how do you respond to all the pieces thrown in your direction each day?

What is key is knowing that there will constantly be stuff come at you and your windshield. How you choose to drive, navigate and respond is the key.

Again, there’s not a hard and fast template since each scenario and actuality have their own personalities.

One thing that everyone can manage is how you choose to respond. Processing and responding with respect, diplomacy and equality is ideal, and a challenging growth oriented ongoing process. Keep these things in mind and keep your mind open.

Like the tee-shirt states, “Keep Calm and Carry On.” I’d wear one.

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The “You Should…” Festival Syndrome

Have you ever approached someone, started in conversation with them, and then said “You should…” (fill in the blank)? Well if you have, please refrain from doing so in the future.

Be a gracious and kind guest

If you have ever run your own business you’ll realize there’s a much better way to offer suggestions. Someone you don’t know telling you “You Should” feels very arrogant, even if well intended. Business owners have five zillion irons in the fire, even companies with staff and employees.

Try these instead:Have you ever thought about…” or “What do you think of this idea…”

These are way less finger wagging and feel less intrusive. Again, even if well intended, they feel slightly affronting and ignorant (you’re not the business owner, even if you have insight to share). If you offer it in a friendly and suggestive way ideas will be much better received, conversation will be much more productive and enjoyable for everyone.

Ask questions by all means, make gentle and appropriate suggestions, and think about things before they come out of your mouth. It’s truly remarkable what some people feel compelled to ‘tell’ people on the working side of a booth. A lot of it is appalling, and a lot of it is fine. Err on the fine side.

Also – never insult a brand that has just served you. Know the difference between preference and quality – these two things are worlds apart. Diplomacy goes a loooong ways.

Keep in mind too: if the booth worker is someone with the company they have most likely had a long busy enormous energy output day (if not multiple days per some fests and events) and be mindful they’ve most likely heard about everything. Be kind. Be gracious. Be supportive. They’re compelled to be polite to you and they’re working to make a living.

Don’t tell a business what they should do. And if you do and a business decides to call you on it and tells you what you should do, be ready for it. Turn about’s fair play.

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Clever Campaigns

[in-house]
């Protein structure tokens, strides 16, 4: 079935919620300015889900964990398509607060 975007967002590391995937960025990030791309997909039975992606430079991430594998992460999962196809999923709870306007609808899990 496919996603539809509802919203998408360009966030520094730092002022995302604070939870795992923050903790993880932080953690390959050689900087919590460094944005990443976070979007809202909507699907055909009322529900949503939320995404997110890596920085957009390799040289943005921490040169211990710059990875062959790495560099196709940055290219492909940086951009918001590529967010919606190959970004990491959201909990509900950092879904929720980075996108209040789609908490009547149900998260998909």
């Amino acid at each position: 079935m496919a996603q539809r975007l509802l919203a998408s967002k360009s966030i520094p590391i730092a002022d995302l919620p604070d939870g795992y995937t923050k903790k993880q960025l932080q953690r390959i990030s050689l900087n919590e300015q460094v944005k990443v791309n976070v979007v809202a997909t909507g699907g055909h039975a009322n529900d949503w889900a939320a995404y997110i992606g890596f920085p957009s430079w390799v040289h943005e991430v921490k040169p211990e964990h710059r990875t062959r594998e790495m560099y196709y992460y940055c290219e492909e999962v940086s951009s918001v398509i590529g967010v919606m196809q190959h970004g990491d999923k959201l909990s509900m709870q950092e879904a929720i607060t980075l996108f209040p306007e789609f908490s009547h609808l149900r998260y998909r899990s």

Clever campaigns can be highly effective in customer engagement of your beer brands.  Make sure clever goes hand in hand with tact, diplomacy, good taste and fun.

Here’s an example in The Black Star Barter from Great Northern Brewing Company out of Whitefish, Montana.

So ask yourself and your crew: What would your customers do for a years worth of one of your labels? Don’t answer it yourselves, ask them and let them answer completely untainted.

Then develop an idea surrounding what they think is really cool – and what fits with your brand – in good taste and conscience.

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What Women Mean When They Say "I Don't Like Beer"

You can usually find a beer a women will enjoy

When the average woman says they don’t like beer, they overwhelmingly mean a few things, all along the same vein.

1. Most commonly: they don’t like the beers they’ve had previously. Bear in mind it could have been ‘bad’ keg beer at a high school or college party, beer that had gone bad through oxidation/other off flavor issues, beer that has a negative context – like they drank to much of it and got sick and never want to see that beer again, or simply they don’t like the flavor the beer offers whether or not they realize it.

2. Another iteration: they say ‘I don’t like beer’ and they immediately follow it up with a ” except XY and Z.” So they really do like very specific kinds of beer. They unfortunately lump all beer into the same beer with a capital B together.

3. Some simply don’t like what they’ve had, and are absolutely not interested. So let it go. Pushing them into something they already have a negative image of won’t help anyone. Find out what they do enjoy instead (with or without alcohol).

Here’s what you can do about it. When that phrase exits their mouths, ask them – very non threateningly or accusingly – what they mean? Do they mean they haven’t enjoyed the beers they have had or one of the other scenarios list above in #1.

I was at a party just yesterday and this very thing happened. When I wear my WEB shirts, the conversation seems to start quite easily. People immediately feel compelled to comment and it’s more like a confession for some. I Like Beer. Or (leaning in) I Don’t Like Beer. The important thing to keep in mind is the entry into the topic.

The host flatly stated she didn’t like beer…but….and proceeded to unknowingly correct herself. It’d be like someone saying I don’t like wearing shorts…but on a hot day I like short pants/long shorts/a skirt/a kilt. It’s up to you to decipher and offer an appealing direction.

Find out what kinds of beers they do like, or wines they like, or foods they like and then put your head to matching flavors. So many people like coffee and chocolate that this entrance (into the stout direction) is almost a gimme.

So next time you hear that phrase come out of a woman’s mouth, or man’s for that matter, chase it diplomatically and curiously. When you do it with respect and perhaps suggest, as appropriate, you can make progress.